With Utah divorce rates running higher than the US average, many parents will feel the effect of divorce this holiday season. Whether you share child custody or are currently fighting for rights to see your children, the holidays can be difficult. There are several things you can do to make the season a little brighter.
Plan Ahead for the Holidays
Your divorce decree spells out where your children will spend the holidays, make sure you adhere to the designated plan. If there is not a firm plan, try to form one with your ex. Remember, your children want to spend time with both sides of the family. In most cases it is optimal for the parents to each have the children on alternate holidays, or even split the holiday’s mid-day if time and distance allow.
When discussing arrangements, find out where the kids will be spending time while they are with the other parent so there are no surprises later. If you aren’t pleased with the plan, have a civil conversation about your concerns. Even if you cannot come to an agreement you are both happy with, never speak ill of the other parent in front of your children.
Don’t Go It Alone–Spend Time With Friends
Friends and extended family make good company. Find out what those closest to you are doing for the holidays. No family in the area?
- Have a small get-together at your place and invite members of your church
- Make a plan with a buddy to throw a dinner for veterans that don’t have a place to go
- Volunteer at a local homeless shelter or even a children’s hospital
It is hard to be away from your own kids during the holidays, however, you can do something to help others while your children are with the other parent. Participating in constructive activities will help the time pass. Furthermore, consider having your egg nog sans alcohol–it will numb your mind for a short time, but it won’t help you process these new changes.
Pass Some Time by Starting Your New Year’s Resolution Early
Last year you vowed to join the local softball team and workout at least five days a week. The year before you wanted to lose that last ten pounds from 2008’s diet. Now is the time for a new beginning. Use some of the time that your children will be with the other parent to do something for yourself. Not only will you feel better about yourself, you will have more energy to be active with your children as well.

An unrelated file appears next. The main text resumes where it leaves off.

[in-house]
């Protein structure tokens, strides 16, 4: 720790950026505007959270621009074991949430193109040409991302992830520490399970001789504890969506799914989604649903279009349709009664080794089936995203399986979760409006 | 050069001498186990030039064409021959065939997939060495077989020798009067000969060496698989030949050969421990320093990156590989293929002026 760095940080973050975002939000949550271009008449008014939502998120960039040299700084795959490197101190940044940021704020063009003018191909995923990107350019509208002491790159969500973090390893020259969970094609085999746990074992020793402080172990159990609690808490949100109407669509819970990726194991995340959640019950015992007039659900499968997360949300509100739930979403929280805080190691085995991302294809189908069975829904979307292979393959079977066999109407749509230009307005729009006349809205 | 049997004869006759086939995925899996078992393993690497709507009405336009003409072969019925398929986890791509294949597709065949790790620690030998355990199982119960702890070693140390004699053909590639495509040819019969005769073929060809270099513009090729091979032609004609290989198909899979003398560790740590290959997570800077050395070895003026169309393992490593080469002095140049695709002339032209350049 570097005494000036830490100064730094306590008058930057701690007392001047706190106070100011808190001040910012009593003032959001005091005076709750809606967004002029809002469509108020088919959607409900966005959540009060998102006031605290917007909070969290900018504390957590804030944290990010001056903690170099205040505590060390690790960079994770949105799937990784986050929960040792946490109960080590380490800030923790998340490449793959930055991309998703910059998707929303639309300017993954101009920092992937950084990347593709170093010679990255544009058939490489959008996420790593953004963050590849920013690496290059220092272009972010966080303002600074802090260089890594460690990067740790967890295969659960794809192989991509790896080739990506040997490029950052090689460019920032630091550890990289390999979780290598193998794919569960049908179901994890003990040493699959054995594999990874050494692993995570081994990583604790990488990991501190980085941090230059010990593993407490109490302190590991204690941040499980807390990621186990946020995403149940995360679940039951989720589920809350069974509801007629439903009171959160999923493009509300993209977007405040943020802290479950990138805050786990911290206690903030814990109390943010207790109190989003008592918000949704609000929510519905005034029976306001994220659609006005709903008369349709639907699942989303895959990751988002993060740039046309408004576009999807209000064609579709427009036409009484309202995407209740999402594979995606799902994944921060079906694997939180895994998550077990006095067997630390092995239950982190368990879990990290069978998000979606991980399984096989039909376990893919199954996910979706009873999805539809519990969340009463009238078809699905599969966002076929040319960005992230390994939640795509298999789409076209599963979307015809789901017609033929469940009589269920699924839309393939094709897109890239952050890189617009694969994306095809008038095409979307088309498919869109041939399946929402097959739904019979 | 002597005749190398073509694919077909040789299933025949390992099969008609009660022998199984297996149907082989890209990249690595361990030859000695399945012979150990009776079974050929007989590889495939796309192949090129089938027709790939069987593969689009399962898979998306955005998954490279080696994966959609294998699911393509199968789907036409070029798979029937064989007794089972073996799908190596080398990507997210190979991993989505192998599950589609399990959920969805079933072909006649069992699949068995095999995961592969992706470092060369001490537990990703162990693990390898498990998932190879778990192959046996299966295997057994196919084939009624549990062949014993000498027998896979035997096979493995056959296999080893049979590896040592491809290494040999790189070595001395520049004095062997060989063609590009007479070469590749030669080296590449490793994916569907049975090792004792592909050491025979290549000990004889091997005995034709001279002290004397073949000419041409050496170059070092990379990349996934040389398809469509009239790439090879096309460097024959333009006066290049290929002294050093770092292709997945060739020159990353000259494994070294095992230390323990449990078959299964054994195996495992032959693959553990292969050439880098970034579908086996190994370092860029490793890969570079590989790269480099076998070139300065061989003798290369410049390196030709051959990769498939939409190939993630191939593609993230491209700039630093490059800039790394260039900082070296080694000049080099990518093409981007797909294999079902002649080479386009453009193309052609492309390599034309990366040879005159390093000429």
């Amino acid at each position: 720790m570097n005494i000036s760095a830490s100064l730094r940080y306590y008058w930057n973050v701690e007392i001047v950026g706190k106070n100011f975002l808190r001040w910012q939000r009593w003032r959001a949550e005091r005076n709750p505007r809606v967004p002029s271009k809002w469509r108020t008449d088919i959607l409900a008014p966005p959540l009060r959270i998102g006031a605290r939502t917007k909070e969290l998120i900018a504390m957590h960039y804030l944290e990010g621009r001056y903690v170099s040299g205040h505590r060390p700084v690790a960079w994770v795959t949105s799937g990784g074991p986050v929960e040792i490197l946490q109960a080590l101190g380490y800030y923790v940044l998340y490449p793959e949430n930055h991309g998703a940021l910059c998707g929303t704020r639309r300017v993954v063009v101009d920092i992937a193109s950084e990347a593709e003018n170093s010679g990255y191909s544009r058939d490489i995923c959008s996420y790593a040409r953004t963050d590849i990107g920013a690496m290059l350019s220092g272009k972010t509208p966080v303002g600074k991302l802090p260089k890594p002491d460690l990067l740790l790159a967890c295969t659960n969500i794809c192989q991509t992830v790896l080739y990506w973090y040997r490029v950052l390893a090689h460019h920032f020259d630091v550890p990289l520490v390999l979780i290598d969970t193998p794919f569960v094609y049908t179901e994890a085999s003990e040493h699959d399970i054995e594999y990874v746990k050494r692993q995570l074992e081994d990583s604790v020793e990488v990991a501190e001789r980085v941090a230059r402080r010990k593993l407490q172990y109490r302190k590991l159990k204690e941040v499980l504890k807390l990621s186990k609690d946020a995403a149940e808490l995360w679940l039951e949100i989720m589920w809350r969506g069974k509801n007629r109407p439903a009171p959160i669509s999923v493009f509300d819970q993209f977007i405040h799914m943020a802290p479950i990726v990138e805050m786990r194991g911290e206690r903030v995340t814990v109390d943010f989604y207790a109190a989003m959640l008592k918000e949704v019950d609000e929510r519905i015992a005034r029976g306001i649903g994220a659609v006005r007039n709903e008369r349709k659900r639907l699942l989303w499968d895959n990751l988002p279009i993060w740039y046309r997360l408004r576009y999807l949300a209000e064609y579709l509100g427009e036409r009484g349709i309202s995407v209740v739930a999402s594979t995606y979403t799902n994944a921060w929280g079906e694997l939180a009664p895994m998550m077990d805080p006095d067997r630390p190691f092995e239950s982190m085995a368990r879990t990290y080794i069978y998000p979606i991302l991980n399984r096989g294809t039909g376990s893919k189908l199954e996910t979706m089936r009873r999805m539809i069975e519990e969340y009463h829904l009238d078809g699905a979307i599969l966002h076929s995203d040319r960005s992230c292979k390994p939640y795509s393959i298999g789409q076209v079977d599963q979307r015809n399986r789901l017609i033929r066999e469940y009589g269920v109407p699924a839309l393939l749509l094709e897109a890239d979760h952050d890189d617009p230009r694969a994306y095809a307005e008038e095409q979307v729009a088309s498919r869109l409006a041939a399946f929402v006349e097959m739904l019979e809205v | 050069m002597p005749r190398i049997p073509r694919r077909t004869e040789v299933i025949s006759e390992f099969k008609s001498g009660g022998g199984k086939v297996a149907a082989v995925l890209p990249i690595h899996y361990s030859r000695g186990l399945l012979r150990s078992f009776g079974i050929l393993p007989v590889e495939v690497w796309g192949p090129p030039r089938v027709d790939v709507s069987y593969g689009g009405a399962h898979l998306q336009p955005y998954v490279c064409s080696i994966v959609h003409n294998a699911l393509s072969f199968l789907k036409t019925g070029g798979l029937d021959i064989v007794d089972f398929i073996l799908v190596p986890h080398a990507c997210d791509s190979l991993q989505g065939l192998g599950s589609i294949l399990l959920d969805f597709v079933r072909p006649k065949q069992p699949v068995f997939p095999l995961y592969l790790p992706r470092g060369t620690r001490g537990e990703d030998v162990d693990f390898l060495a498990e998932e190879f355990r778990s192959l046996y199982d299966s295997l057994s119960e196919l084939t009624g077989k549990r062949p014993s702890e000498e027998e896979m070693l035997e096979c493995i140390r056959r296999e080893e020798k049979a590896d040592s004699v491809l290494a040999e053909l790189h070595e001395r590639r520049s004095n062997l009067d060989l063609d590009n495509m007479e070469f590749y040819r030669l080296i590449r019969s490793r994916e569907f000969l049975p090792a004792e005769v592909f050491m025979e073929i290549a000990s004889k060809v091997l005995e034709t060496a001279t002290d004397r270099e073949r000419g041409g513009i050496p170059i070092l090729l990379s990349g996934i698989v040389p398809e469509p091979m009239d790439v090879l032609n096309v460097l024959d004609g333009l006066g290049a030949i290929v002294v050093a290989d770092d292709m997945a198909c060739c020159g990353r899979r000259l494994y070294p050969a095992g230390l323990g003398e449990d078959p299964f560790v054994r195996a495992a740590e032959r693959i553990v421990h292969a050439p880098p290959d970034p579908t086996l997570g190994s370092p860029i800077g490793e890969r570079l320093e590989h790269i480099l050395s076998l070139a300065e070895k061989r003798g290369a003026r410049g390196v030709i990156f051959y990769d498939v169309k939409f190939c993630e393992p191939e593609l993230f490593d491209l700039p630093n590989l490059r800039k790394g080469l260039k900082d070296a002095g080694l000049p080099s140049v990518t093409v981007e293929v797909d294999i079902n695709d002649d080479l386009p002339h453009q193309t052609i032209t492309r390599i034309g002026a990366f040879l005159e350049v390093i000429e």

Keep Gift Giving Simple
Speak with your child’s other parent about the gifts you each will buy. Some duplications are okay if they mean your child will have a few favorites at each home. Try not to go overboard with purchases. The holidays are for sharing love, not spending money.
Focus on the Quality of the Time, Not the Quantity
For as long as you can remember, you watched the football game as a family after Thanksgiving dinner. You all piled in the car to get the Christmas tree together. You and the boys strung popcorn while Mom and the girls hung ornaments.
It’s time to start some holiday traditions of your own. The time will go fast if you are splitting the holidays, so plan ahead. Perhaps ice skating on Christmas Eve when you have the kids or a New Year’s movie marathon with a friend when the children are with the other parent. The opportunities to make new memories are endless.
Healthy Mind, Healthy Body
With so much going on, it is easy to forget about your own needs. If you find yourself feeling anxious or depressed, speak with a trusted friend or a counselor. Eat balanced meals to keep your energy in check.
Count Your Blessings
Finally, when you are feeling overwhelmed, think about the things you are thankful for. Take the time to make a list, then print it out and frame it. Hang it on your wall so each time you are feeling down, you can take a look at it and be reminded of all the things that are good in life.
Try to remain calm when it comes to holiday arrangements. Take each holiday one at a time. If you need the help of a family law attorney to help with your divorce during the holidays in the Salt Lake City, Utah area, call the law office of David Pedrazas. We want the best for our clients and their children.